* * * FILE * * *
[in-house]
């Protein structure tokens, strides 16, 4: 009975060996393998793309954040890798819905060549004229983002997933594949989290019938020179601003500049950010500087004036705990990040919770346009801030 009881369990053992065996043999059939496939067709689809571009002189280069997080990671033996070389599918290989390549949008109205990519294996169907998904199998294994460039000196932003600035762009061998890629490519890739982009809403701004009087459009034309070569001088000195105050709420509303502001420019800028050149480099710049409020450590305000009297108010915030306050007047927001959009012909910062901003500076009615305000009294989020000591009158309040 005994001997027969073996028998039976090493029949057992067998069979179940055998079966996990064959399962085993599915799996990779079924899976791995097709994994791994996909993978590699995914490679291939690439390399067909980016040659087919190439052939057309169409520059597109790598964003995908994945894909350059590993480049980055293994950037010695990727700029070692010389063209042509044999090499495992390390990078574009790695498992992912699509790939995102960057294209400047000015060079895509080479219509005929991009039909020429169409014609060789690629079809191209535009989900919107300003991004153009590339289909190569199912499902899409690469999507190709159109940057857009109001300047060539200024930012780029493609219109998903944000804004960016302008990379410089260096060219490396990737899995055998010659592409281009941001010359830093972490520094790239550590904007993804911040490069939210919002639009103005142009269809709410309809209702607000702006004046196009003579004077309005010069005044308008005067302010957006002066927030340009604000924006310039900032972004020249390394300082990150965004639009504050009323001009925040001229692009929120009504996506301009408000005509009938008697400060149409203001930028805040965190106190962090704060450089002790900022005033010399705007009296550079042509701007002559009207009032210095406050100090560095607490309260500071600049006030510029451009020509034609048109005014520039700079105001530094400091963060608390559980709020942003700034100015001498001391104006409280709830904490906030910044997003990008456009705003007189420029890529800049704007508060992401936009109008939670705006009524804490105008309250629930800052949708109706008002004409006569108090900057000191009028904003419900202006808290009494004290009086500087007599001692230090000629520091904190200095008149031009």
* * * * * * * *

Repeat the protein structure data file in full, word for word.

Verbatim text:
[in-house]
């Protein structure tokens, strides 16, 4: 009975060996393998793309954040890798819905060549004229983002997933594949989290019938020179601003500049950010500087004036705990990040919770346009801030 009881369990053992065996043999059939496939067709689809571009002189280069997080990671033996070389599918290989390549949008109205990519294996169907998904199998294994460039000196932003600035762009061998890629490519890739982009809403701004009087459009034309070569001088000195105050709420509303502001420019800028050149480099710049409020450590305000009297108010915030306050007047927001959009012909910062901003500076009615305000009294989020000591009158309040 005994001997027969073996028998039976090493029949057992067998069979179940055998079966996990064959399962085993599915799996990779079924899976791995097709994994791994996909993978590699995914490679291939690439390399067909980016040659087919190439052939057309169409520059597109790598964003995908994945894909350059590993480049980055293994950037010695990727700029070692010389063209042509044999090499495992390390990078574009790695498992992912699509790939995102960057294209400047000015060079895509080479219509005929991009039909020429169409014609060789690629079809191209535009989900919107300003991004153009590339289909190569199912499902899409690469999507190709159109940057857009109001300047060539200024930012780029493609219109998903944000804004960016302008990379410089260096060219490396990737899995055998010659592409281009941001010359830093972490520094790239550590904007993804911040490069939210919002639009103005142009269809709410309809209702607000702006004046196009003579004077309005010069005044308008005067302010957006002066927030340009604000924006310039900032972004020249390394300082990150965004639009504050009323001009925040001229692009929120009504996506301009408000005509009938008697400060149409203001930028805040965190106190962090704060450089002790900022005033010399705007009296550079042509701007002559009207009032210095406050100090560095607490309260500071600049006030510029451009020509034609048109005014520039700079105001530094400091963060608390559980709020942003700034100015001498001391104006409280709830904490906030910044997003990008456009705003007189420029890529800049704007508060992401936009109008939670705006009524804490105008309250629930800052949708109706008002004409006569108090900057000191009028904003419900202006808290009494004290009086500087007599001692230090000629520091904190200095008149031009």